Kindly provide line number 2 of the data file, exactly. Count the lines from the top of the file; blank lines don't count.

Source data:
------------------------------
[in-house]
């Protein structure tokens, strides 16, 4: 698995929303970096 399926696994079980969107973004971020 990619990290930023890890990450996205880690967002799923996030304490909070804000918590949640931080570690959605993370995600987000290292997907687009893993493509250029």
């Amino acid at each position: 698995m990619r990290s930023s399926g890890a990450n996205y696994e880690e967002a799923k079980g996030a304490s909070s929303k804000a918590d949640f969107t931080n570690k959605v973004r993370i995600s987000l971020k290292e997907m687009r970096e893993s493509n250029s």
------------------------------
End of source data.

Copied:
């Protein structure tokens, strides 16, 4: 698995929303970096 399926696994079980969107973004971020 990619990290930023890890990450996205880690967002799923996030304490909070804000918590949640931080570690959605993370995600987000290292997907687009893993493509250029």